Over the past two decades, sub-Saharan Africa has witnessed a significant increase in the level of inward FDI. Annual GDP growth rates that are above those realised in the developed world and numerous policy reforms targeted at liberalising economies have spurred this growth in inward FDI. Both South African and Chinese firms have emerged as the primary protagonists behind these inward FDI investments into the sub-Saharan African region.
The primary objective of this paper was to develop a deeper understanding of internationalisation efforts of South African firms into the sub-Saharan African region. Focus has been placed on market-specific factors, cultural differences and the dynamic of emerging market firms internationalising into other emerging markets. Data collected from ten semi-structured interviews conducted with both managers and consultants that have been directly involved with expansion efforts into sub-Saharan Africa were coded with the aid of ATLAS.ti.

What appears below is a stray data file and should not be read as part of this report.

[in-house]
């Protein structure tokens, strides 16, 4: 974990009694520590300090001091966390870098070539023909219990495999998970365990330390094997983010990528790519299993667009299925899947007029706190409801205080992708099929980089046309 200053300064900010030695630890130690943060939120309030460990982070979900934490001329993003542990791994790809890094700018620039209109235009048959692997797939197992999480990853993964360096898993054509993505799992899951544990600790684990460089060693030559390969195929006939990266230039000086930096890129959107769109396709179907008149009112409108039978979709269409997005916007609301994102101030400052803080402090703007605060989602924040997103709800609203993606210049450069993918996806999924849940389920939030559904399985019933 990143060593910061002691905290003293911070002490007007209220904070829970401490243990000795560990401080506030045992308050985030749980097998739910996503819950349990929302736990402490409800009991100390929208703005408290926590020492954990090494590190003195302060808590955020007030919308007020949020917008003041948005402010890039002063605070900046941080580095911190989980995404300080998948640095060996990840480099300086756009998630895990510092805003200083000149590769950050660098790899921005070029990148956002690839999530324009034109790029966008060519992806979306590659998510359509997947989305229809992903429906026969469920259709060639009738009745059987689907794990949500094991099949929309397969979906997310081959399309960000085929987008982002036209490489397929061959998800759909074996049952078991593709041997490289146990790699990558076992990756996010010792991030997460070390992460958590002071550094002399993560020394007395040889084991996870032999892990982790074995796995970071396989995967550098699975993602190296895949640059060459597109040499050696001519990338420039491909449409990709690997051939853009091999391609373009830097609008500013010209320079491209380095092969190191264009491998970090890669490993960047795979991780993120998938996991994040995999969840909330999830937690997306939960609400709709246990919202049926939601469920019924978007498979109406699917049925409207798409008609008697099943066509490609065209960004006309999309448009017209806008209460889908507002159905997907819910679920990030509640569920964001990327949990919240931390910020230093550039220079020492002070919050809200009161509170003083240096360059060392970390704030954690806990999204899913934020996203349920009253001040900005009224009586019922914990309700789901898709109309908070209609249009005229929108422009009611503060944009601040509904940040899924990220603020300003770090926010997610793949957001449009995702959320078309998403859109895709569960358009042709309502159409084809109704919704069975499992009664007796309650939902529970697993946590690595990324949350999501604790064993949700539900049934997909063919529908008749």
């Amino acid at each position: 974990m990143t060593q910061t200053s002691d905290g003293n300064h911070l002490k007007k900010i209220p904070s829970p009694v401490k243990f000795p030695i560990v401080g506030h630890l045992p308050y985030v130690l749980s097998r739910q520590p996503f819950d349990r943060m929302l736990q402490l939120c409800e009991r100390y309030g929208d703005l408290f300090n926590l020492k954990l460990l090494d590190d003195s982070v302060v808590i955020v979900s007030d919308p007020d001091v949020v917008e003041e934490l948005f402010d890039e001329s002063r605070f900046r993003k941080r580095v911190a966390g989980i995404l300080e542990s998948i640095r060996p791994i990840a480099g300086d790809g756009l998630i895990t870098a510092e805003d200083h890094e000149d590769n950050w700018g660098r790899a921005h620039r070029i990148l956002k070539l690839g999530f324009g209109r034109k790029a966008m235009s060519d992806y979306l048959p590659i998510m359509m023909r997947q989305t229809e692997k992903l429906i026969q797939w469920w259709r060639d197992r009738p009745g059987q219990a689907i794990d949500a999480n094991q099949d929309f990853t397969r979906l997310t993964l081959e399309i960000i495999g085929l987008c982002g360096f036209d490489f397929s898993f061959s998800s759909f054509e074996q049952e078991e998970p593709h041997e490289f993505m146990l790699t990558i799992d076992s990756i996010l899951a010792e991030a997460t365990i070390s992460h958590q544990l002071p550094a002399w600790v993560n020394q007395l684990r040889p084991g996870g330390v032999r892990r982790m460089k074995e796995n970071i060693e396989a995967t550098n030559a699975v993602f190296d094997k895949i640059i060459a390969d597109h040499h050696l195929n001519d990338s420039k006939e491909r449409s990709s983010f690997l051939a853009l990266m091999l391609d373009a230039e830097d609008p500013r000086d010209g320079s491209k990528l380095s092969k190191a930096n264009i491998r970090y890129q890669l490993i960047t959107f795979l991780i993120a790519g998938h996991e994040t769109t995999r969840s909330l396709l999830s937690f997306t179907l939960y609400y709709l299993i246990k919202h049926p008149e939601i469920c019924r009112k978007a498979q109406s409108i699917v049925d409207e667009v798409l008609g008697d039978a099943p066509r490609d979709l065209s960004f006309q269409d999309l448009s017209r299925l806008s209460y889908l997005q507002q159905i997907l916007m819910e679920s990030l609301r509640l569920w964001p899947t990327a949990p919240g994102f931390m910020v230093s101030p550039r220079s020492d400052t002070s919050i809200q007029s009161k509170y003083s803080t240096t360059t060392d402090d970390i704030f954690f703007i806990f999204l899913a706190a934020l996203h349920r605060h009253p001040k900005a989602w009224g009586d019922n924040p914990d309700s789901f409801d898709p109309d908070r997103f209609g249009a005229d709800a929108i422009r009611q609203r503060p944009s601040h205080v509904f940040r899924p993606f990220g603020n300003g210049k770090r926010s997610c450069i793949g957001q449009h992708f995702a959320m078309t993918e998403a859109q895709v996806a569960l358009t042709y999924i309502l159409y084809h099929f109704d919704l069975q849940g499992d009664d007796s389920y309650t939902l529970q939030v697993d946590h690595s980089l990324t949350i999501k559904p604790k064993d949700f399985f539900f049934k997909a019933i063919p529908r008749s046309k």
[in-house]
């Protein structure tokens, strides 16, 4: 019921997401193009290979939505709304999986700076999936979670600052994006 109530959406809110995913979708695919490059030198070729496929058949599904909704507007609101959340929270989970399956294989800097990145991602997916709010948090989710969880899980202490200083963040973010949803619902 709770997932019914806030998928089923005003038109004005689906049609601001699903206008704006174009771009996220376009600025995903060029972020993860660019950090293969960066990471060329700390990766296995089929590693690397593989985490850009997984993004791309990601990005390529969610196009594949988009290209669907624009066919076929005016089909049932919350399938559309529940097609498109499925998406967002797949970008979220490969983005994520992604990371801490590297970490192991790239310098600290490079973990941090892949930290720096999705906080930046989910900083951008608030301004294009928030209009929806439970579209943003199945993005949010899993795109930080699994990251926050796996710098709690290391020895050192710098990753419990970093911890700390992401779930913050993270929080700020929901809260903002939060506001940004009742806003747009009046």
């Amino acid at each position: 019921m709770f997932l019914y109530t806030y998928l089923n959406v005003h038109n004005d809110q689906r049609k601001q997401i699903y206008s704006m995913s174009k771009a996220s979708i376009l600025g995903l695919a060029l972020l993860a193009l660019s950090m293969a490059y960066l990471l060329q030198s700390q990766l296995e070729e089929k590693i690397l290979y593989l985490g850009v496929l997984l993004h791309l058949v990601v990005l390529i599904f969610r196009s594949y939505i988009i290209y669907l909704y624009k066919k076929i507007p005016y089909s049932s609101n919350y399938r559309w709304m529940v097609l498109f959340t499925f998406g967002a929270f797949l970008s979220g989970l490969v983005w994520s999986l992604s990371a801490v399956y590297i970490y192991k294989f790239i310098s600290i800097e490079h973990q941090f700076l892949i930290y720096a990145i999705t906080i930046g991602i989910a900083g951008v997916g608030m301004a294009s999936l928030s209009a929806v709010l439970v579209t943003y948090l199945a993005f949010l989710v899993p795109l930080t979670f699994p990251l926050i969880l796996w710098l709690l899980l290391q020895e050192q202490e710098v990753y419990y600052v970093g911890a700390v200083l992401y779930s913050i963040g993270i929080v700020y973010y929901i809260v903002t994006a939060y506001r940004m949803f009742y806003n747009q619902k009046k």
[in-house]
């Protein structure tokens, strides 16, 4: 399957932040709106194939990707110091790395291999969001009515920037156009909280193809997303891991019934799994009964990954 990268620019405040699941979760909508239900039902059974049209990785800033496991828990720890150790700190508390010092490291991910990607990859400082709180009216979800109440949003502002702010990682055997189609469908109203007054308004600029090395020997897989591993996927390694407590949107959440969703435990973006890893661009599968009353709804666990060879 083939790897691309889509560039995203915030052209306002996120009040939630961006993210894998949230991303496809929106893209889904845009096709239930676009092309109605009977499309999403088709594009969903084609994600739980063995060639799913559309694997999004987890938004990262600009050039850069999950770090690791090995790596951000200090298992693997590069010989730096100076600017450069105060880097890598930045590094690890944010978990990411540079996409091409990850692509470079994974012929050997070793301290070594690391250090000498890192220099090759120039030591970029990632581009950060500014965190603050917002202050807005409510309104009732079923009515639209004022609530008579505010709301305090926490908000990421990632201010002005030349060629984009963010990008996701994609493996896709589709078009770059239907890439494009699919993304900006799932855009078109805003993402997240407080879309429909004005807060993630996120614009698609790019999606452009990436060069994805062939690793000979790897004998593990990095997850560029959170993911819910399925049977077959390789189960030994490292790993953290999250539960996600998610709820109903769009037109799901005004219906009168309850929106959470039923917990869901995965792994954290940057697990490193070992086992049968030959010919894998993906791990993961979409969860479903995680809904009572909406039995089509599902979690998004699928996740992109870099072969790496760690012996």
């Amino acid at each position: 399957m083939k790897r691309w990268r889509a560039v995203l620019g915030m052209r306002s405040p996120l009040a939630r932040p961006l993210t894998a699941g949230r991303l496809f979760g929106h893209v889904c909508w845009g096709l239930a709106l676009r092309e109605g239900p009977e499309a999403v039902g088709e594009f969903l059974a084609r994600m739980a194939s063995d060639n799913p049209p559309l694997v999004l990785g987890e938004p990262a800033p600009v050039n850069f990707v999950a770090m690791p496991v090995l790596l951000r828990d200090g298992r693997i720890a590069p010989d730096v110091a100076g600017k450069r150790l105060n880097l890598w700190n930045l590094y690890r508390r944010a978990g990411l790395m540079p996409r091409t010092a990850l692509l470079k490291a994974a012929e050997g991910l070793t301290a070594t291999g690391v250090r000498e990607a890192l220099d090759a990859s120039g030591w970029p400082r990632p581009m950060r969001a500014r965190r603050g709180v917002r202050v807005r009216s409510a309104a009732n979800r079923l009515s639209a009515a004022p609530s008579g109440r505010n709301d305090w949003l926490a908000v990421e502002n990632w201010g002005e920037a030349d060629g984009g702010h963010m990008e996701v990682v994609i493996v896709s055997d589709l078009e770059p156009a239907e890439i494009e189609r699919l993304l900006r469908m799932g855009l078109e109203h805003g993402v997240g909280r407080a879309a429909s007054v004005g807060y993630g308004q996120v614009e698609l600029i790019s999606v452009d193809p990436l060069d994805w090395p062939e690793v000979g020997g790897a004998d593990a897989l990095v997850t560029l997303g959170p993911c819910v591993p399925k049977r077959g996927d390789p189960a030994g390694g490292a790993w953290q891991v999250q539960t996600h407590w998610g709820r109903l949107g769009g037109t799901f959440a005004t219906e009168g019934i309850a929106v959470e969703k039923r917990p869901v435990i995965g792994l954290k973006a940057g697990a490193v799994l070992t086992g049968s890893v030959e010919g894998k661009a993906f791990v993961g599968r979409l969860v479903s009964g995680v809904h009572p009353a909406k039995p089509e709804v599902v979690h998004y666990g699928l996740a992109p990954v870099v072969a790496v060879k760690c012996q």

An analysis of the results in relation to elements of the Uppsala Model, the Eclectic Paradigm and the CAGE Framework, highlights the following key findings. Firstly, South African firms consider the same market-specific factors when internationalising into sub-Saharan African as those that are considered by internationalising firms from developed markets. Secondly, cultural differences have the propensity to impact the success of an internationalisation effort of South African firms, often resulting in increased costs, integration delays, communication difficulties, knowledge transfer barriers and extended periods before profitability is achieved. Finally, South African firms possess competitive advantages when internationalising into sub-Saharan African as a result of a contextual understanding with regard to local factors that are unique to emerging markets.
Mini Dissertation (MBA)--University of Pretoria, 2016.